I've assembled some notes from old manuals and other sources
on the formats used for on-disk file systems through the
Additional notes, comments on style, and whatnot are welcome.
(It may be sensible to send anything in the last two categories
directly to me, rather than to the whole list.)
Just cuz of this list and recent comments about SVRx and I see this comment in ftrap.s
fpreent: # this is the point we return to
# when we are executing the n+1th
# floating point instruction in a
# contiguous sequence of floating
# point instructions (floating
# pointlessly forever?)
Makes me wonder how many other humorous comments are buried in the code.
Oh, if no one out there has a SVR3.1 distribution (apparently for the 3b2), I’ve got one to send out….
Since early 2013 I've occasionally asked this list for help, and shared
the progress regarding the creation of a Unix Git repository containing
Unix releases from the 1970s until today .
On Saturday I presented this work [2, 3] at MSR '15: The 12th Working
Conference on Mining Software Repositories, and on Sunday I discussed
the work with the participants over a poster  (complete with commits
shown in a teletype (lcase) and a VT-220 font). Amazingly, the work
received the conference's "Best Data Showcase Award", for which I'm
obviously very happy.
I'd like to thank again the many individuals who contributed to the
effort. Brian W. Kernighan, Doug McIlroy, and Arnold D. Robbins helped
with Bell Labs login identifiers. Clem Cole, Era Eriksson, Mary Ann
Horton, Kirk McKusick, Jeremy C. Reed, Ingo Schwarze, and Anatole Shaw
helped with BSD login identifiers. The BSD SCCS import code is based on
work by H. Merijn Brand and Jonathan Gray.
A lot of work remains to be done. Given that the build process is
shared as open source code, it is easy to contribute additions and fixes
through GitHub pull requests on the build software repository , but
if you feel uncomfortable with that, just send me email. The most useful
community contribution would be to increase the coverage of imported
snapshot files that are attributed to a specific author. Currently,
about 90 thousand files (out of a total of 160 thousand) are getting
assigned an author through a default rule. Similarly, there are about
250 authors (primarily early FreeBSD ones) for which only the identifier
is known. Both are listed in the build repository's unmatched directory
, and contributions are welcomed (start with early editions; I can
propagate from there). Most importantly, more branches of open source
systems can be added, such as NetBSD OpenBSD, DragonFlyBSD, and illumos.
Ideally, current right holders of other important historical Unix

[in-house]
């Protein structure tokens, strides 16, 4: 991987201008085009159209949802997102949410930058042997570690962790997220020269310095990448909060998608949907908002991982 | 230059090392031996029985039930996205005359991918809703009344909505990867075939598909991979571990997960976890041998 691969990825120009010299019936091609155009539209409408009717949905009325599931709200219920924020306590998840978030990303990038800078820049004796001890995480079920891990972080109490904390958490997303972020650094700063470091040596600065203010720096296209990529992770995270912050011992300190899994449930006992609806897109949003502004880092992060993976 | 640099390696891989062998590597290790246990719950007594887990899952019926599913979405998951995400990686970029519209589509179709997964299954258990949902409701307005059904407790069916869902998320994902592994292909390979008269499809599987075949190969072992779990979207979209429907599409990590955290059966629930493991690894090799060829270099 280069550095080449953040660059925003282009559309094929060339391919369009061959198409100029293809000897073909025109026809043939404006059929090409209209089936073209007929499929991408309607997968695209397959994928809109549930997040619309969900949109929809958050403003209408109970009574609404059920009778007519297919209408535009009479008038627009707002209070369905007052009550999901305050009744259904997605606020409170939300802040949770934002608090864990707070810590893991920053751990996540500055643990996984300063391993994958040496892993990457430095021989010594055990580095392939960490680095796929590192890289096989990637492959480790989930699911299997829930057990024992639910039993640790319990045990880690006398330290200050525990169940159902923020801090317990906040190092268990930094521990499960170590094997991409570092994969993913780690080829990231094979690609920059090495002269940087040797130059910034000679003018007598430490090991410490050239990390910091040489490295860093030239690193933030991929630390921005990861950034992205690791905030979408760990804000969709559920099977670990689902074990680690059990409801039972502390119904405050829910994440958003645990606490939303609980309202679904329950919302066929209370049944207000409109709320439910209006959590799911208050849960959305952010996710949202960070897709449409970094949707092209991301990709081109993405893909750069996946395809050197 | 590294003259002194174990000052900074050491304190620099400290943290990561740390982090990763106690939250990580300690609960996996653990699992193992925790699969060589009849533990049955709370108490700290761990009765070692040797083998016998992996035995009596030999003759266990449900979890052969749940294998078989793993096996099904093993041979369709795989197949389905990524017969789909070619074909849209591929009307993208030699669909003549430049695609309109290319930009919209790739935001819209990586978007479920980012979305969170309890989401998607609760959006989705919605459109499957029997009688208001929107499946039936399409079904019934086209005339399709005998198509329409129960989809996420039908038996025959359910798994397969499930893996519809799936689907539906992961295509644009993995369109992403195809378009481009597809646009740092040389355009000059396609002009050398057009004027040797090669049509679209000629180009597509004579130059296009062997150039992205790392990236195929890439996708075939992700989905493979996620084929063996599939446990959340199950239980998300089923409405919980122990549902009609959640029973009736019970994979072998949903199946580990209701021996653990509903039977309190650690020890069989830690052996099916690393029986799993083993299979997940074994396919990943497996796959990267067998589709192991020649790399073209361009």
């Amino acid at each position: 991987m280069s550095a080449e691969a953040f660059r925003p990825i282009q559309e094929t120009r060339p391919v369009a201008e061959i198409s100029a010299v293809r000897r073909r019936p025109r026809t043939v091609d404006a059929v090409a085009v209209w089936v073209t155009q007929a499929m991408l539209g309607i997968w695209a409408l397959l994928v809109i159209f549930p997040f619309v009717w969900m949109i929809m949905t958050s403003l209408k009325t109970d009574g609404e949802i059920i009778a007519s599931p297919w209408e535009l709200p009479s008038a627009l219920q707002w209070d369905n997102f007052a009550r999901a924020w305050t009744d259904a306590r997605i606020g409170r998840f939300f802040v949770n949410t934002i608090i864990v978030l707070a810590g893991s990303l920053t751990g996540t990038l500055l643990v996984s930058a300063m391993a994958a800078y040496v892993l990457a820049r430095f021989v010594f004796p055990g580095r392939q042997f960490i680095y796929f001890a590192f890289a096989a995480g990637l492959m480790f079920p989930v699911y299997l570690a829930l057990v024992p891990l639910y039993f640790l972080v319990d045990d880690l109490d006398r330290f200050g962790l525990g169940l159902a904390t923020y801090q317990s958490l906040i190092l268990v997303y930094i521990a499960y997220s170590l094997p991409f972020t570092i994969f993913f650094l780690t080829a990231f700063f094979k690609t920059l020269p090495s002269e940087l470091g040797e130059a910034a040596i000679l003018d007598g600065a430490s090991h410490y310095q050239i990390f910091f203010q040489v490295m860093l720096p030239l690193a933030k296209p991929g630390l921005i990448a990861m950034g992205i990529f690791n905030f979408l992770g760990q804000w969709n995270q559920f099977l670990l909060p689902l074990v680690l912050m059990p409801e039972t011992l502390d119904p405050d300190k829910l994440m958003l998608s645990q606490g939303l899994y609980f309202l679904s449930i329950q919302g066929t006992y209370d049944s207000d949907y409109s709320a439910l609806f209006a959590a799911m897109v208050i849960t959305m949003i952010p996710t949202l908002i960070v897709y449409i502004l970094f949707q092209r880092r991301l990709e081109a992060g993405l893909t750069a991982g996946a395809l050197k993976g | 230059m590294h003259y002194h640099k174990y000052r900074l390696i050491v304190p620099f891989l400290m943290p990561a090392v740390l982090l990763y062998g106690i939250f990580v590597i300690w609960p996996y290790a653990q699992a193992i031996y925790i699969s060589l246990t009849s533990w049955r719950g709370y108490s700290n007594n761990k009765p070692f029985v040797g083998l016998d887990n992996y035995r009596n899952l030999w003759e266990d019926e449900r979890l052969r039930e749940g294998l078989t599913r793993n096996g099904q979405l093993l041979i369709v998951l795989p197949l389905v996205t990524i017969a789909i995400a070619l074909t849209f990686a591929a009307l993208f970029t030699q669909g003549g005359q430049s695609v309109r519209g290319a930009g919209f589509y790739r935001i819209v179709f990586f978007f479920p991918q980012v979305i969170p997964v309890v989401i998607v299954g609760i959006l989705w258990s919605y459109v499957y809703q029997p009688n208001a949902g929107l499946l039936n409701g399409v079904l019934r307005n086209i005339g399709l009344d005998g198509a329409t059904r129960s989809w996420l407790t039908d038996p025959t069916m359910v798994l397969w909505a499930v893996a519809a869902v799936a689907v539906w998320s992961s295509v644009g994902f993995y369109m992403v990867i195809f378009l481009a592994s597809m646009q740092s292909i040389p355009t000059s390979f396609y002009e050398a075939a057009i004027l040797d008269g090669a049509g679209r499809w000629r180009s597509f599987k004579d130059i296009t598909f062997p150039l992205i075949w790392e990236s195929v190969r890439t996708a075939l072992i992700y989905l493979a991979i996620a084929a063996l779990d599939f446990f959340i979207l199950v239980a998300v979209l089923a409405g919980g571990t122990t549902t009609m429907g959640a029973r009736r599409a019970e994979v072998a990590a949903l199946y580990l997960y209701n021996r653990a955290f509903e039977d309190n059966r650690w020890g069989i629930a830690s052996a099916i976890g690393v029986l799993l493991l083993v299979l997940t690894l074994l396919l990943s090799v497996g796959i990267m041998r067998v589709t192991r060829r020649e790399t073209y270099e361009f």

releases, such as System III, System V, NeXTSTEP, and SunOS, will
release their systems under a license that would allow their
incorporation into this repository. If you know people who can help in
this, please nudge them.
All, I finally remembered to export the unix-jun72 project over to Github:
This was our effort to bring the 1st Edition Unix kernel back to life
along with the early C compilers and the 2nd Edition userland binaries.
> On Thu, May 21, 2015 at 11:49 AM, Clem Cole <clemc(a)ccc.com <mailto:email@example.com>
> <mailto:firstname.lastname@example.org <mailto:email@example.com>>> wrote:
> ? HP/UX is an SVR3 & OSF/1 ancester. Solaris is SVR4. In fact
> it was the SVR4 license and deal between Sun and AT&T)? that
> forced the whole OSF creation. One of the "principles" of the
> OSF was "Fair and Stable" license terms.
> Which begs a question - since Solaris was SVR4 based and was
> made freely available via OpenSolaris et al, does that not
> make SVR4 open? I'm not a lawyer (nor play one on TV), but
> it does seem like that sets some sort of precedent.
This is indeed an interesting question. During the IBM vs SCO debacle,
IBM requested the use of TMGE to be used as an example for proof of
how the SVR4 kernel algorithms were already out in the public domain
and thus set the precedent. And this was also (eventually) approved by
AT&T for publication.
> From: Mary Ann Horton
> I have 5 AT&T SVR4 tapes among them .. Is it worth recovering them?
I would say that unless they are _known_ to be in a repository somewhere, yes
(unless it's going to cost a fortune - SVR4 isn't _that_ key a step in the
evolution, I don't think [but I stand to be corrected :-]).
A fantastic curatorial exploit!
> Deadly quote "and nobody cares about that early code history any more
> --so this is all water under the bridge."
This particular metaphor always reminds me of the Farberism: "That's
water over the bridge." Dave, a major presence at Bell Labs, master
malaprop, friend of many and collaborator with several of the early
Unix team, may be counted as an honorary Unixian.